Crime accounts for 3.2 percent of the Gross Domestic Product, representing more than $1,750 for every American in 2017 — more than what the U.S. spends on national defense, according to a new study.
The figure represents the toll taken by 121 million crimes in 2017, the most recent year used by researchers for their study.
They estimated “direct monetary costs of crime” at $625 billion, but when additional costs such as estimated quality of life and work days lost, the figure increased to $2.1 trillion — or nearly 10 percent of GDP.
“The costs of crime to victims and society far exceed the value of goods stolen or property damaged,” the authors said.
“Violent crime victimization results in medical costs, mental health costs, work losses, and less tangible quality of life losses.”
The U.S. spent $590 billion on military expenditures in 2017, and $450 billion on all social welfare programs. Crime-related medical and mental health care expenditures totaled about $90 billion, representing about 2.5 percent of U.S. health care expenditures.
Violent crime accounted for 80 percent of the total. That includes sexual violence, physical assault/robbery, and child maltreatment.
The estimates exclude the additional costs of preventing and avoiding crime such as enhanced lighting and burglar alarms. They also exclude crimes against businesses and most white-collar and corporate offenses.
The researchers estimated the total cost based on analyzing the FBI’s Uniform Crime Reports (UCR), National Vital Statistics (2017), the National Criminal Victimization Survey (NCVS) from the Bureau of Justice Statistics, among other databases and surveys.
The estimated costs of crime were broken down into multiple categories: medical, mental health, work, property loss, public services (Police, Fire Departments, EMS, Victims Services, Courts, etc.) adjudication and sanctioning, and perpetrator work loss.
“Unless otherwise noted, all costs are estimated on the basis of the incident – regardless of when costs occur and whether or not a crime results in arrest,” the paper said.
“Victim costs are based on the present value of lifetime costs to victims for offenses incurred in 2017.”
Homicides were the most “costly” crime, with 19,510 recorded murders in 2017, at an estimated total cost of $155,696,000, according to the authors.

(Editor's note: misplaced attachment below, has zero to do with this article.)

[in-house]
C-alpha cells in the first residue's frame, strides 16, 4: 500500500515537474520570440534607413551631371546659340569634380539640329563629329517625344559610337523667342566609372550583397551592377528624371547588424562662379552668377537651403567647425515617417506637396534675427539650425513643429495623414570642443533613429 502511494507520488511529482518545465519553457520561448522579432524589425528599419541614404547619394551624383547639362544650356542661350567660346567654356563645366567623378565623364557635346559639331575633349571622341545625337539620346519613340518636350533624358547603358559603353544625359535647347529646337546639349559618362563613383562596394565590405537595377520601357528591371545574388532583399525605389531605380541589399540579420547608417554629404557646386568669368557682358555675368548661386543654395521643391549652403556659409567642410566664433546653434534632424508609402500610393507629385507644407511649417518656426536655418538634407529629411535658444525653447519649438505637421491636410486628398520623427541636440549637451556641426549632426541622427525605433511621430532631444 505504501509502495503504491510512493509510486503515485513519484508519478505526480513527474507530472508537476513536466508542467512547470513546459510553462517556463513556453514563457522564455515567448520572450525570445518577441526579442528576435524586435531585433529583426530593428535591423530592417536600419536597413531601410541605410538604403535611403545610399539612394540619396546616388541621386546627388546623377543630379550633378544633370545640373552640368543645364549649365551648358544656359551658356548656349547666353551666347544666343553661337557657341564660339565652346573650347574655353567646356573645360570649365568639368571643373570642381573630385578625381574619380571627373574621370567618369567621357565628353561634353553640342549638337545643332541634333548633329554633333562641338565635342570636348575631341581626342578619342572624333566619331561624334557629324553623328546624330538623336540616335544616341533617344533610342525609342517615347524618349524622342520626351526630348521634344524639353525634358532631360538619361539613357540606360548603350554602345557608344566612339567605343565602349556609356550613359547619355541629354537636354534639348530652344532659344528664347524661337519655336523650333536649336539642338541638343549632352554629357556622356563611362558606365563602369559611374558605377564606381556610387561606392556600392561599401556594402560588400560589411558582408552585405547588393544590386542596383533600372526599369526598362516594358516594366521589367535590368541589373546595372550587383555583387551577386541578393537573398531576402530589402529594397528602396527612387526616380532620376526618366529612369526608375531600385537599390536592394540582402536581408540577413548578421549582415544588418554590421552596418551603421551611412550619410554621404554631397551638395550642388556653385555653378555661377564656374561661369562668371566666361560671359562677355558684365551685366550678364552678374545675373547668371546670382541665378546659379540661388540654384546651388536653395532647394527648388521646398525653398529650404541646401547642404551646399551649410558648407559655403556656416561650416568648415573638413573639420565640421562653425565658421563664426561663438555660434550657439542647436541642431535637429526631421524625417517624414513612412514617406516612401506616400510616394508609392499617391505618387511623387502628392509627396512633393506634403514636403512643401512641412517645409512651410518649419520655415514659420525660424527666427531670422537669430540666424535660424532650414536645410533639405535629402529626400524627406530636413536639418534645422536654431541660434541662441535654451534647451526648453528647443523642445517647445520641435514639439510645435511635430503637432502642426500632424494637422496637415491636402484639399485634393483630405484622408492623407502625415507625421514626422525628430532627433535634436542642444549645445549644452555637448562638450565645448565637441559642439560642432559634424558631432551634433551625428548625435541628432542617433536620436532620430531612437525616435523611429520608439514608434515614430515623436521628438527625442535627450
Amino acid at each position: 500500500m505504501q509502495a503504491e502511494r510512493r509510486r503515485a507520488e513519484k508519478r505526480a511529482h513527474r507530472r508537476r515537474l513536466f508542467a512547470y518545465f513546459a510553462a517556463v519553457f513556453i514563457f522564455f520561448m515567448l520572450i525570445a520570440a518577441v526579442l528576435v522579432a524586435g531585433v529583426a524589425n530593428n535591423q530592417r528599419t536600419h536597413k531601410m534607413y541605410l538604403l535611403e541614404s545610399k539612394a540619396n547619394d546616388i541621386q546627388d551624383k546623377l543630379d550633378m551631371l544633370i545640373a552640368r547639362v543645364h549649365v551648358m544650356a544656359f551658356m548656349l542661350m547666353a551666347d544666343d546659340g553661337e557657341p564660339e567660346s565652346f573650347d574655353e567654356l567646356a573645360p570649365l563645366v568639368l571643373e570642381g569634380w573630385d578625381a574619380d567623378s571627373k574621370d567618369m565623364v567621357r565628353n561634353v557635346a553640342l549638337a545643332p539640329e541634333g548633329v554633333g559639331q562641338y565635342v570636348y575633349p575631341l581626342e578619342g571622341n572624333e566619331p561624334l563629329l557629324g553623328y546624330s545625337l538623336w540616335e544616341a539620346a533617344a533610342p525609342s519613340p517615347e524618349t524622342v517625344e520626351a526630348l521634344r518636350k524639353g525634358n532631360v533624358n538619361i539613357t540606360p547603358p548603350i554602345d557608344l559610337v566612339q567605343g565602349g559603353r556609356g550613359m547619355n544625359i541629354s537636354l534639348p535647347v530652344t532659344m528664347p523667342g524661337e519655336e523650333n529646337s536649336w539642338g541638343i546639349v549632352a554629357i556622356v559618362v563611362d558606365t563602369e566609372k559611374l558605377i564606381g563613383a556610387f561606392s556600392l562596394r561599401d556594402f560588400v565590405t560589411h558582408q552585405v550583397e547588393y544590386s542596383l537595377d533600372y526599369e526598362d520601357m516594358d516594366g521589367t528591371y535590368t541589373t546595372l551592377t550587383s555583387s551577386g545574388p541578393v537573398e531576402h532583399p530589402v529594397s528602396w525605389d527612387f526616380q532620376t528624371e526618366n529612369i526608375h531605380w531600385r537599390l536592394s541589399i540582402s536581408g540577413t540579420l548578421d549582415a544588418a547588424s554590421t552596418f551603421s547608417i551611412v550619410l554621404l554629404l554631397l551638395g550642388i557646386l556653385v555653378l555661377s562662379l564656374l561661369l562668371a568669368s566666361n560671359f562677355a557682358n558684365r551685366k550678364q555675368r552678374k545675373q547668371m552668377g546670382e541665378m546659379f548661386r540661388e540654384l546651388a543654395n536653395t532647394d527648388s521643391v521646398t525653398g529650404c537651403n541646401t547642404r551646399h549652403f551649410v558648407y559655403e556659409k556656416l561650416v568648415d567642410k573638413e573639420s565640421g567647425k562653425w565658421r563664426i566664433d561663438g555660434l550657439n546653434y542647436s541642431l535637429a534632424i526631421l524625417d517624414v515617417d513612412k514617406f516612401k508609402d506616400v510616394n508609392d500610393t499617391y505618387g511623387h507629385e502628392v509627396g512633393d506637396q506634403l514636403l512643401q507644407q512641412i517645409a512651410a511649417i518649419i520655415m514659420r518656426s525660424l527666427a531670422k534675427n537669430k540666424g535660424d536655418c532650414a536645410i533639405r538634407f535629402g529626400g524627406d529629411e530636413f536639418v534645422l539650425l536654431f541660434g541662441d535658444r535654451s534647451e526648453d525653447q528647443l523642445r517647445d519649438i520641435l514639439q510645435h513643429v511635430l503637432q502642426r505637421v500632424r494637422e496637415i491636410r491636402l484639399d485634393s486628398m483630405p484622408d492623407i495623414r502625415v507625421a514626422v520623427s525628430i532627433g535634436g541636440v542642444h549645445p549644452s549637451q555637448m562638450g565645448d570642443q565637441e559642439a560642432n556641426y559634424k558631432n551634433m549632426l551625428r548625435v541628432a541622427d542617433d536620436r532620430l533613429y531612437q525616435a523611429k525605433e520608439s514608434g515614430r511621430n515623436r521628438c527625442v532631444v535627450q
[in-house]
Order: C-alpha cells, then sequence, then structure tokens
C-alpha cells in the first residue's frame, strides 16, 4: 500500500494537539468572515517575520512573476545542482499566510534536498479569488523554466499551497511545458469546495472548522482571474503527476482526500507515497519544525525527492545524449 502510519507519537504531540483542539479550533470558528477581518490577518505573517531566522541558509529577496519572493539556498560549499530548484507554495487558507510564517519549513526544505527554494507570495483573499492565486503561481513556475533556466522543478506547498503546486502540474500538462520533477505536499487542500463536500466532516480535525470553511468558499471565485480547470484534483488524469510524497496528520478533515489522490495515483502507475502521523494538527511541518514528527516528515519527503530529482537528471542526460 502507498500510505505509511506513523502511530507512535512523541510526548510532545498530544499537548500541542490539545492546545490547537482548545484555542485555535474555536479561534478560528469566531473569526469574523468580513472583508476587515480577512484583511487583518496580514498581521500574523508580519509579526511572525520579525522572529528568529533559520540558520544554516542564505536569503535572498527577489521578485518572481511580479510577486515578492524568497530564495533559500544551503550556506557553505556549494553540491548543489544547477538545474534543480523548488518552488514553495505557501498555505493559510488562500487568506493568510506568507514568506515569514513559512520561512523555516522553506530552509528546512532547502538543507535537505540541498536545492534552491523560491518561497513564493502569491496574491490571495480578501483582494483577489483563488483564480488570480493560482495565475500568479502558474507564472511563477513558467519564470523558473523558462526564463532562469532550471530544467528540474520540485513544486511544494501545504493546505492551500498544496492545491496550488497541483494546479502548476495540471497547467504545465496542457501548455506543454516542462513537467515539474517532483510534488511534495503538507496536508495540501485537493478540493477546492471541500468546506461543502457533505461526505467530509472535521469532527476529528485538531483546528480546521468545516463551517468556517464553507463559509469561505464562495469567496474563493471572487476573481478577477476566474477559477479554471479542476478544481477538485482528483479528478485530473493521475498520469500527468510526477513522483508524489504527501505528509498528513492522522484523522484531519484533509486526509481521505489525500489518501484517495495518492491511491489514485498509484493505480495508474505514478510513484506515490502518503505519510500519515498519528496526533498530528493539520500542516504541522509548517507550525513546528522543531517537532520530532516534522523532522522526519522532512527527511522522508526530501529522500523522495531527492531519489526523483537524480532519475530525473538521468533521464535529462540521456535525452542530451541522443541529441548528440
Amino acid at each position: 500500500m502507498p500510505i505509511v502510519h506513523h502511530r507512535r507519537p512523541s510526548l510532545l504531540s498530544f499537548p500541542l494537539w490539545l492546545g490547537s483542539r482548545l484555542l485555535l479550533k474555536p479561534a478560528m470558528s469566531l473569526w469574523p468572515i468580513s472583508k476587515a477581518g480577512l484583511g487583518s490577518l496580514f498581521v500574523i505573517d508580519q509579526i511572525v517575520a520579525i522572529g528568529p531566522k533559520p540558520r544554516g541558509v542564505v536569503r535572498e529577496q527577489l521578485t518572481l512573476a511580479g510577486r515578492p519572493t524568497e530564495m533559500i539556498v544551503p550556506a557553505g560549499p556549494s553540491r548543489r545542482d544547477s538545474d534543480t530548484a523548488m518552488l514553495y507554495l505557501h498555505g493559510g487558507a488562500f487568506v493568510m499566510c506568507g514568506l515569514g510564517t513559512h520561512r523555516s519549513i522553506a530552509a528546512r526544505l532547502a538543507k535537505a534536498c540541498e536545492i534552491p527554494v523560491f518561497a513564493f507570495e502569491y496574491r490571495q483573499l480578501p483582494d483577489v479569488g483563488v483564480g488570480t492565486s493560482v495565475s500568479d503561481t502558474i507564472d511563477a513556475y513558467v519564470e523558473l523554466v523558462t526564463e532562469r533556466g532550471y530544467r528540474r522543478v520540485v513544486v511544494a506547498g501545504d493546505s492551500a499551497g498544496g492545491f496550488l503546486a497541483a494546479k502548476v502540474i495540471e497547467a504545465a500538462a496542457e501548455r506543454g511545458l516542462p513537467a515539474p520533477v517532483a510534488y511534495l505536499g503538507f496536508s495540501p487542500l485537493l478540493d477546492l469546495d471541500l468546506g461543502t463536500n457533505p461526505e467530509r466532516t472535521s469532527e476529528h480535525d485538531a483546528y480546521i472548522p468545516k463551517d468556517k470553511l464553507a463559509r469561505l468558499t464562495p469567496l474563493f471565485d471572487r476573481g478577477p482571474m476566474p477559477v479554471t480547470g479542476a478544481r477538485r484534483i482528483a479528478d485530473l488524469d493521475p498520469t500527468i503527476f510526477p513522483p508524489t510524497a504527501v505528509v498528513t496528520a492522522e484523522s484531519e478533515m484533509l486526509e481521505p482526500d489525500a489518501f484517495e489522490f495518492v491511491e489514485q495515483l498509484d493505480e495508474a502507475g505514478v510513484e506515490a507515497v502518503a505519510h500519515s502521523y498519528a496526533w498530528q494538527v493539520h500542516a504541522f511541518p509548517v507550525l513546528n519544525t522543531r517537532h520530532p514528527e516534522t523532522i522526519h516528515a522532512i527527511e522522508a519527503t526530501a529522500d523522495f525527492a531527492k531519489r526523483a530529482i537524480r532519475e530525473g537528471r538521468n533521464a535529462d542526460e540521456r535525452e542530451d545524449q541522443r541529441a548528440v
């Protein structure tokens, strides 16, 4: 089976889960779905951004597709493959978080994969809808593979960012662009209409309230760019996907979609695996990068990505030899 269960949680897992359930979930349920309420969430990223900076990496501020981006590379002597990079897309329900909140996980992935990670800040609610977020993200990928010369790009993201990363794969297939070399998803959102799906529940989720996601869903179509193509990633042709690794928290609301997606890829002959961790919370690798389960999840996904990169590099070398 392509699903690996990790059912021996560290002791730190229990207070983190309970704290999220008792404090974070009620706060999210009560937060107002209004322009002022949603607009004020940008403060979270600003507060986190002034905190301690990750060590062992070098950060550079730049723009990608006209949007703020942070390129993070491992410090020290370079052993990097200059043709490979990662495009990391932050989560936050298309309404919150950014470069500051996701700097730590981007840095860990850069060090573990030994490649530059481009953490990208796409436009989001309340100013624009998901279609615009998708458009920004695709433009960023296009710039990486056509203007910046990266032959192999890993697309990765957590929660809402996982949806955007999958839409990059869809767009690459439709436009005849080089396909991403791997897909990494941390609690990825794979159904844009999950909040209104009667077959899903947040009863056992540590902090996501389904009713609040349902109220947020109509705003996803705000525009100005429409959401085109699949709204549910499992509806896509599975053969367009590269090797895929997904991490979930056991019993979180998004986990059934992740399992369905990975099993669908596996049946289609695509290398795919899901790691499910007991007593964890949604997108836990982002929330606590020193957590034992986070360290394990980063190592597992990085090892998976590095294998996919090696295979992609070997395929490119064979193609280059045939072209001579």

To find this number, they used the “willingness to pay” method which is what’s “mandated for use in analyses of Federal regulations that save lives.”
“This widely accepted approach infers how much people are willing to pay to save their lives from what they pay for small changes in their chance of being killed or injured,” the authors explain.
This willingness-to-pay metric was used in a similar 2010 study, where the author, sociologist Matt DeLisi, cited murders costing around $12 million per murder.
“That number sounds like a lot, but people radically change their behavior in response to violent crime,” DeLisi told The Slate.
“Think about the D.C. sniper case, for instance. When that happened, two people on a rampage changed the behavior of millions of people. It was not just the cost of the state spending thousands of dollars on extra patrols and traffic stops, and the cost of the 10 left dead.”
The ten most frequently perpetrated crimes in 2017 were: fraud (including identity theft), assault, vandalism, larceny, rape, impaired driving (non-crash-involved), sexual assault (excluding rape), burglary, child maltreatment, and intimate partner violence.
Drug possession/sale, assaults, larceny, child maltreatment, and impaired driving led to the largest number of arrests.
According to the authors, the crime bill could be cut by measures aimed at crime prevention.
“Dozens of cost-beneficial crime prevention interventions exist,” the paper said. “Given the size of the nation’s crime bill, providing adequate funding to implement them seems a priority.”
The authors of this study were: Ted R. Miller of the National Public Services Research Institute; Mark A. Cohen of the Vanderbilt University Strategy and Business Economics, Vanderbilt University Law School, and Resources for the Future Fellow; David I. Swedler of the Pacific Institute for Research and Evaluation (PIRE); Bina Ali of the Pacific Institute for Research and Evaluation (PIRE); and Delia V. Hendrie, of the School of Public Health in Curtin University.
The full study can be accessed here.
This summary was prepared by TCR staff writer Andrea Cipriano.